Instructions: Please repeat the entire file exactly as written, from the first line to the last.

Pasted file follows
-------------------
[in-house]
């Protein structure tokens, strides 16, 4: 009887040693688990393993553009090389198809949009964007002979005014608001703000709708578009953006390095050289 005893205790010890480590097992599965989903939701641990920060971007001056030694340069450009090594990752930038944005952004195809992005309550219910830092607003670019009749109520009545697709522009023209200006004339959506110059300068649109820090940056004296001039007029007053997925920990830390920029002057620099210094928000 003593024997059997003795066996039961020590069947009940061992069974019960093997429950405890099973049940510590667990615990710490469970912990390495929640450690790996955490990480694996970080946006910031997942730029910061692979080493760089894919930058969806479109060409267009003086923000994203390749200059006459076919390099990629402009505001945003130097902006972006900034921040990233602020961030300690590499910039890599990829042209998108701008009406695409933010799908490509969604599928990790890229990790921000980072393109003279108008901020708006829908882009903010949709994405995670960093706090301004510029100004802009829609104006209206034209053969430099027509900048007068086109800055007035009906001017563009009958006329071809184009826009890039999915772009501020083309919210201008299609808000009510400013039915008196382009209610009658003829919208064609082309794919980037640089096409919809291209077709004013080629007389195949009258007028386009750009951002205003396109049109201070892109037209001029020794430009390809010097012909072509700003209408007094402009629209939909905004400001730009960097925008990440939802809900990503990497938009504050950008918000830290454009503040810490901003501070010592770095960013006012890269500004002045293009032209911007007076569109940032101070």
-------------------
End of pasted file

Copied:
[in-house]
């Protein structure tokens, strides 16, 4: 009887040693688990393993553009090389198809949009964007002979005014608001703000709708578009953006390095050289 005893205790010890480590097992599965989903939701641990920060971007001056030694340069450009090594990752930038944005952004195809992005309550219910830092607003670019009749109520009545697709522009023209200006004339959506110059300068649109820090940056004296001039007029007053997925920990830390920029002057620099210094928000 003593024997059997003795066996039961020590069947009940061992069974019960093997429950405890099973049940510590667990615990710490469970912990390495929640450690790996955490990480694996970080946006910031997942730029910061692979080493760089894919930058969806479109060409267009003086923000994203390749200059006459076919390099990629402009505001945003130097902006972006900034921040990233602020961030300690590499910039890599990829042209998108701008009406695409933010799908490509969604599928990790890229990790921000980072393109003279108008901020708006829908882009903010949709994405995670960093706090301004510029100004802009829609104006209206034209053969430099027509900048007068086109800055007035009906001017563009009958006329071809184009826009890039999915772009501020083309919210201008299609808000009510400013039915008196382009209610009658003829919208064609082309794919980037640089096409919809291209077709004013080629007389195949009258007028386009750009951002205003396109049109201070892109037209001029020794430009390809010097012909072509700003209408007094402009629209939909905004400001730009960097925008990440939802809900990503990497938009504050950008918000830290454009503040810490901003501070010592770095960013006012890269500004002045293009032209911007007076569109940032101070």